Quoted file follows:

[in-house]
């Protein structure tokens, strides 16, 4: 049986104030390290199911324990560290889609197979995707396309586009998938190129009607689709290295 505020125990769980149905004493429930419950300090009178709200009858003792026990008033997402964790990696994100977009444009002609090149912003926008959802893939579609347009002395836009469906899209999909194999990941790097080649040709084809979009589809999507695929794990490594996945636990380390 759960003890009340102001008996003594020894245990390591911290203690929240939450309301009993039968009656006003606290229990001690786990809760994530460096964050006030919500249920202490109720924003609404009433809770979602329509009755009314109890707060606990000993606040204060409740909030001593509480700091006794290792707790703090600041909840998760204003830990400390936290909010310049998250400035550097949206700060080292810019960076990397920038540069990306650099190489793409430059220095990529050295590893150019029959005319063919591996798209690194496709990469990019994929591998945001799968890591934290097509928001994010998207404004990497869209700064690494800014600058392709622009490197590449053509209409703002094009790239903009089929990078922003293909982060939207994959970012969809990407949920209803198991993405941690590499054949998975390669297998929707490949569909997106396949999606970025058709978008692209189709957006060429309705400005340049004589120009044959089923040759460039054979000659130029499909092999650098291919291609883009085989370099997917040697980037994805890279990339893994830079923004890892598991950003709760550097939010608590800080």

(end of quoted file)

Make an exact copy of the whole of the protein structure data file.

[in-house]
């Protein structure tokens, strides 16, 4: 049986104030390290199911324990560290889609197979995707396309586009998938190129009607689709290295 505020125990769980149905004493429930419950300090009178709200009858003792026990008033997402964790990696994100977009444009002609090149912003926008959802893939579609347009002395836009469906899209999909194999990941790097080649040709084809979009589809999507695929794990490594996945636990380390 759960003890009340102001008996003594020894245990390591911290203690929240939450309301009993039968009656006003606290229990001690786990809760994530460096964050006030919500249920202490109720924003609404009433809770979602329509009755009314109890707060606990000993606040204060409740909030001593509480700091006794290792707790703090600041909840998760204003830990400390936290909010310049998250400035550097949206700060080292810019960076990397920038540069990306650099190489793409430059220095990529050295590893150019029959005319063919591996798209690194496709990469990019994929591998945001799968890591934290097509928001994010998207404004990497869209700064690494800014600058392709622009490197590449053509209409703002094009790239903009089929990078922003293909982060939207994959970012969809990407949920209803198991993405941690590499054949998975390669297998929707490949569909997106396949999606970025058709978008692209189709957006060429309705400005340049004589120009044959089923040759460039054979000659130029499909092999650098291919291609883009085989370099997917040697980037994805890279990339893994830079923004890892598991950003709760550097939010608590800080």